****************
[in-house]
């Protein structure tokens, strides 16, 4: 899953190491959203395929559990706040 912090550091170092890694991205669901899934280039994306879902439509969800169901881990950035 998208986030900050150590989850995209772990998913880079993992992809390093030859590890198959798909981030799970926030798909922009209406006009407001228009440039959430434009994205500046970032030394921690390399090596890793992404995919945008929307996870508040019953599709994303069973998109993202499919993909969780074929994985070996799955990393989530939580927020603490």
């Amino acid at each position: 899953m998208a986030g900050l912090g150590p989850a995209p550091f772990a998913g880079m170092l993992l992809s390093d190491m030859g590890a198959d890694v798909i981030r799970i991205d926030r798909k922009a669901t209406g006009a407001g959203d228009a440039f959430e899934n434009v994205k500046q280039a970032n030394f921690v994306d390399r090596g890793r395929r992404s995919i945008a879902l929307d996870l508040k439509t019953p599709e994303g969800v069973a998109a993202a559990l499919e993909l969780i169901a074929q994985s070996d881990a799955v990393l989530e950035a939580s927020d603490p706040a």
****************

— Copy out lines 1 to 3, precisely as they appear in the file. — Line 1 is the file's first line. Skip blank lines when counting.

[in-house]
């Protein structure tokens, strides 16, 4: 899953190491959203395929559990706040 912090550091170092890694991205669901899934280039994306879902439509969800169901881990950035 998208986030900050150590989850995209772990998913880079993992992809390093030859590890198959798909981030799970926030798909922009209406006009407001228009440039959430434009994205500046970032030394921690390399090596890793992404995919945008929307996870508040019953599709994303069973998109993202499919993909969780074929994985070996799955990393989530939580927020603490």
């Amino acid at each position: 899953m998208a986030g900050l912090g150590p989850a995209p550091f772990a998913g880079m170092l993992l992809s390093d190491m030859g590890a198959d890694v798909i981030r799970i991205d926030r798909k922009a669901t209406g006009a407001g959203d228009a440039f959430e899934n434009v994205k500046q280039a970032n030394f921690v994306d390399r090596g890793r395929r992404s995919i945008a879902l929307d996870l508040k439509t019953p599709e994303g969800v069973a998109a993202a559990l499919e993909l969780i169901a074929q994985s070996d881990a799955v990393l989530e950035a939580s927020d603490p706040a």